In an exclusive interview airing on "This Week" Sunday, Vice President-elect Joe Biden told ABC's George Stephanopoulos that he is going to chair a "middle-class task force" that will determine how the Obama administration's policies are affecting America's economic midsection.
"What it's going to do, it's going to include other Cabinet members, including Labor, HHS, OMB, Education," Biden told Stephanopoulos in his first interview since winning the 2008 election.
"My focus is going to be, I'm going to chair this group and it is designed to do the one thing we use as a yardstick of economic success of our administration, is the middle class growing? Is the middle class getting better? Is the middle class no longer being left behind? And we'll look at everything from college affordability to after-school programs. The things that affect people's daily lives. I will be the guy honchoing that policy," he said.
In a wide-ranging interview on "This Week with George Stephanopoulos," Biden gave his most extensive explanation to date on his role in the transition, and what specifically President-elect Barack Obama wants him to do after the inauguration.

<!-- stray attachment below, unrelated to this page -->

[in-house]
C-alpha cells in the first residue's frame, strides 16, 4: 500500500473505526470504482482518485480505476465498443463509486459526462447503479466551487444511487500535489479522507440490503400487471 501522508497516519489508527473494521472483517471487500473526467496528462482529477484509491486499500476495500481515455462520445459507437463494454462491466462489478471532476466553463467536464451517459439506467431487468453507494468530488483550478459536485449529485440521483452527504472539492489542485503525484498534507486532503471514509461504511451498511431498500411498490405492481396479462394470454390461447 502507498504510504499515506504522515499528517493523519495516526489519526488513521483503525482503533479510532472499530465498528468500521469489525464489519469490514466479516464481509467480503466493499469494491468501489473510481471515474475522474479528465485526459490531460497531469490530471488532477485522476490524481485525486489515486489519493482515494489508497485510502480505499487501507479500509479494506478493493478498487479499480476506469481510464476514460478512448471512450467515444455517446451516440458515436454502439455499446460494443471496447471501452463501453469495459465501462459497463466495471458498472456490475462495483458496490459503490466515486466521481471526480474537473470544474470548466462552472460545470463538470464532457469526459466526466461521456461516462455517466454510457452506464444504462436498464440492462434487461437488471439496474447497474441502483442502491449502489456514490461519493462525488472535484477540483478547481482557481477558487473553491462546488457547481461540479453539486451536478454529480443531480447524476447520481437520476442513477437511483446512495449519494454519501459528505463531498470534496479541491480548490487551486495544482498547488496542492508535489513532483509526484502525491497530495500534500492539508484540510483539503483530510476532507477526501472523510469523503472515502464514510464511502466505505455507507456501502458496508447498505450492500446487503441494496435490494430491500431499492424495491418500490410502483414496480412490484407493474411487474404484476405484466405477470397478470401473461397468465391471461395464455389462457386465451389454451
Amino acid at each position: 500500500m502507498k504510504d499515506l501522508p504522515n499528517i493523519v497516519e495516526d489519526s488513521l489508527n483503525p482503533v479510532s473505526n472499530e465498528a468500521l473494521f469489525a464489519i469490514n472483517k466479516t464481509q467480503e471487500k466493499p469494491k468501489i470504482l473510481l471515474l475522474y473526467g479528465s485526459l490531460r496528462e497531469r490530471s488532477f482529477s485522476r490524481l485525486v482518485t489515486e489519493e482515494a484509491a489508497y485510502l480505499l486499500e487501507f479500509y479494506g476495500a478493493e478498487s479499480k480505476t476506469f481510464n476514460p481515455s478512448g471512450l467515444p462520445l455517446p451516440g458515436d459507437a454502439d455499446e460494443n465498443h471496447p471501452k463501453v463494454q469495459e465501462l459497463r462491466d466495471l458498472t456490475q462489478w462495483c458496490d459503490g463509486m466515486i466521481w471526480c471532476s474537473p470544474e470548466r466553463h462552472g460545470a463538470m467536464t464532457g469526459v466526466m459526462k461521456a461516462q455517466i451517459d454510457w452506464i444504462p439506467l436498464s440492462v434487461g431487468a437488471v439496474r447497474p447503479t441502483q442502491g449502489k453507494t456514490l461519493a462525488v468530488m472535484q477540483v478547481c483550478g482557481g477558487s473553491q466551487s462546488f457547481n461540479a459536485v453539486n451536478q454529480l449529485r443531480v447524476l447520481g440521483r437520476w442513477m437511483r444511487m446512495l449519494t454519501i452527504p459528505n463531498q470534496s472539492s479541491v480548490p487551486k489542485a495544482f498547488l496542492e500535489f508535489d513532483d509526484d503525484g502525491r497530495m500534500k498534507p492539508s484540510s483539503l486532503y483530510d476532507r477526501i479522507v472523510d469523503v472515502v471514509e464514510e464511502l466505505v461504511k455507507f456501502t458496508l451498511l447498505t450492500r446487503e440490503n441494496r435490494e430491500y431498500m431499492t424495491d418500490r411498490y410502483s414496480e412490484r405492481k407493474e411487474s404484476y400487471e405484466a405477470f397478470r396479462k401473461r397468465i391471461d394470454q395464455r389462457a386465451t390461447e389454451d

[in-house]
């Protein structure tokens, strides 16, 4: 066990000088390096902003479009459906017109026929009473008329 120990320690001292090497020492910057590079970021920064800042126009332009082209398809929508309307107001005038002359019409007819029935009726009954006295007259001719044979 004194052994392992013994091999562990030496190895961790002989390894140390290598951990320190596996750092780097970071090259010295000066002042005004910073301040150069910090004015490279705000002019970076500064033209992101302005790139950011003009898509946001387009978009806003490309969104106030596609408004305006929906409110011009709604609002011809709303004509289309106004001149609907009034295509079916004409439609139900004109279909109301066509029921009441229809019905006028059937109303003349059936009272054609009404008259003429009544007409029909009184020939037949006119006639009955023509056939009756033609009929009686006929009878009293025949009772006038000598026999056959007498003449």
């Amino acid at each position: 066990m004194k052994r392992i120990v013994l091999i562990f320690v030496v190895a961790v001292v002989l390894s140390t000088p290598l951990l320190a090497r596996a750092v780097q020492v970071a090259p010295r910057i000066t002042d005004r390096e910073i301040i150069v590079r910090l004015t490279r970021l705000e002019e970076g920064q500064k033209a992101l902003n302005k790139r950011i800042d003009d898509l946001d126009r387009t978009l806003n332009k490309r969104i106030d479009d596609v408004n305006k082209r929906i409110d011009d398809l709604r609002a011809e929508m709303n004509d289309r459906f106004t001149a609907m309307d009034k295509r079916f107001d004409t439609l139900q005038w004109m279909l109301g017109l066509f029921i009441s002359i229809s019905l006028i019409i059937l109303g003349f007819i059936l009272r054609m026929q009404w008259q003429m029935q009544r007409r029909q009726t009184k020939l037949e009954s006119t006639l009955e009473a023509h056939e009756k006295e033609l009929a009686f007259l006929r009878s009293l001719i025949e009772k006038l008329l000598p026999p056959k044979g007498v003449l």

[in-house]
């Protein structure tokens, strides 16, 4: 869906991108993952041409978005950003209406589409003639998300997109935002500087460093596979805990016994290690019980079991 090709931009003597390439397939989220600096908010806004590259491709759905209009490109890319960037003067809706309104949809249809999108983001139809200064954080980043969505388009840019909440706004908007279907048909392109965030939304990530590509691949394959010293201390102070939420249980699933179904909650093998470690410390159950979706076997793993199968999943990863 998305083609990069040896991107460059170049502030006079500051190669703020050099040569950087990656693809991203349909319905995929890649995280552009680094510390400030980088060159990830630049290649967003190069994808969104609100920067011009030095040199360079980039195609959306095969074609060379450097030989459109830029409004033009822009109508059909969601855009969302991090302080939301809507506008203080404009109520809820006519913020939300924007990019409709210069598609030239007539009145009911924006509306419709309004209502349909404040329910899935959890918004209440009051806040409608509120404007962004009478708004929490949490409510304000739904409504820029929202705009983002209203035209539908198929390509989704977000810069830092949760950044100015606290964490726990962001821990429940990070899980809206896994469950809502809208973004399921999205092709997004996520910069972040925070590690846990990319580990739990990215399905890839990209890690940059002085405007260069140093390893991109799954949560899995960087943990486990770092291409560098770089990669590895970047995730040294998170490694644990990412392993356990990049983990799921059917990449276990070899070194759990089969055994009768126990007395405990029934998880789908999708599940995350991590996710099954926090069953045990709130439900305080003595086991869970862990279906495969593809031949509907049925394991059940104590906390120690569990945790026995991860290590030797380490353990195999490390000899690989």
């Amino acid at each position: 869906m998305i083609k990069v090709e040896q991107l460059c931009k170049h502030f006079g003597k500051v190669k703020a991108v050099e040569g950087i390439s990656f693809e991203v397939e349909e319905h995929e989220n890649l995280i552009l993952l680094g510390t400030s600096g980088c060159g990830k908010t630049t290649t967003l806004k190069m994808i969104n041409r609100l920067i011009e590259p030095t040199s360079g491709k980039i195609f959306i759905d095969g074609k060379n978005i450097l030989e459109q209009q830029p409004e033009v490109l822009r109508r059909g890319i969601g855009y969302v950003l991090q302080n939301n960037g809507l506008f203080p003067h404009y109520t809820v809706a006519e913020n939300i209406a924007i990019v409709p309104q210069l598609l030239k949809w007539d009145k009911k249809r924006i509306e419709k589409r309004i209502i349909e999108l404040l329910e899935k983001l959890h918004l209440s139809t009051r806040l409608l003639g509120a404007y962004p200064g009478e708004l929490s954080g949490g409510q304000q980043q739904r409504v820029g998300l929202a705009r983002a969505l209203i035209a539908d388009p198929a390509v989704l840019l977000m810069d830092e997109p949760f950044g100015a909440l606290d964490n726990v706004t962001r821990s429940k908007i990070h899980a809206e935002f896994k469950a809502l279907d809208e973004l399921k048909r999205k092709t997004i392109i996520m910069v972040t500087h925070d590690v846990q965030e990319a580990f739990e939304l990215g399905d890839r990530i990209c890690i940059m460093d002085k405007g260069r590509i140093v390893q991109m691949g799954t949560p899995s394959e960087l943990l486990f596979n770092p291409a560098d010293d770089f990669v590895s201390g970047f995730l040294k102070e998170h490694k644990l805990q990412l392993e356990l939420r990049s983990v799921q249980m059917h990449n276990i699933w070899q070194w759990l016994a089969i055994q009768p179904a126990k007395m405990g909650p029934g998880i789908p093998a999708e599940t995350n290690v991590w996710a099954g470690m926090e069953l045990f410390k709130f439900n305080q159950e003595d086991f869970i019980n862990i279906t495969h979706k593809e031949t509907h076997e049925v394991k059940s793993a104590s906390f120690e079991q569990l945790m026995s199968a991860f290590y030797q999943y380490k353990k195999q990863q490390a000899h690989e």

Biden said he got a commitment from Obama that he'll be "in the room" on every major economic political, and foreign policy decision.
"When Barack Obama, Sen. Barack Obama then talked to me about being his vice president I said we have to – let's talk and we spent three-and-a-half hours talking and one of the things I asked was, I said I don't want to be picked unless you're picking me for my judgment," he said.
"I don't want to be the guy that goes out and has a specific assignment – an important assignment to reinvent government, which Al Gore did a great job of. Dealing with some specific discrete item. I said I want a commitment from you that in every important decision you'll make, every critical decision, economic and political as well as foreign policy, I'll get to be in the room."
During the interview, Stephanopoulos asked Biden if he had to convince Sen. Hillary Clinton, D-N.Y., to accept the secretary of state nomination.
"Well, I don't know whether I played a key role or not but I have had a longstanding relationship with Sen. Clinton. She's one of my close friends and when this came forward I did talk to her, she sought me out, I sought her out as well to assure her that this was real," Biden told Stephanopoulos.
"There was a lot swirling around before she actually got asked and so she is an old friend, I talked with her all the time. I have continued. There hasn't been a time since she's been in office I haven't – not many days go by I don't talk to her. So it wasn't so much convincing but they wanted to know my perspective and I gave my perspective," he said.
On his role in the Obama administration, Biden said, "I think we should restore the balance here."
He said, "The role of the vice president of the United States as I see it is to give the president of the United States the best, sagest, most accurate, most insightful advice and recommendations he or she can make to a president to help them make some of the very, very important decisions that have to be made."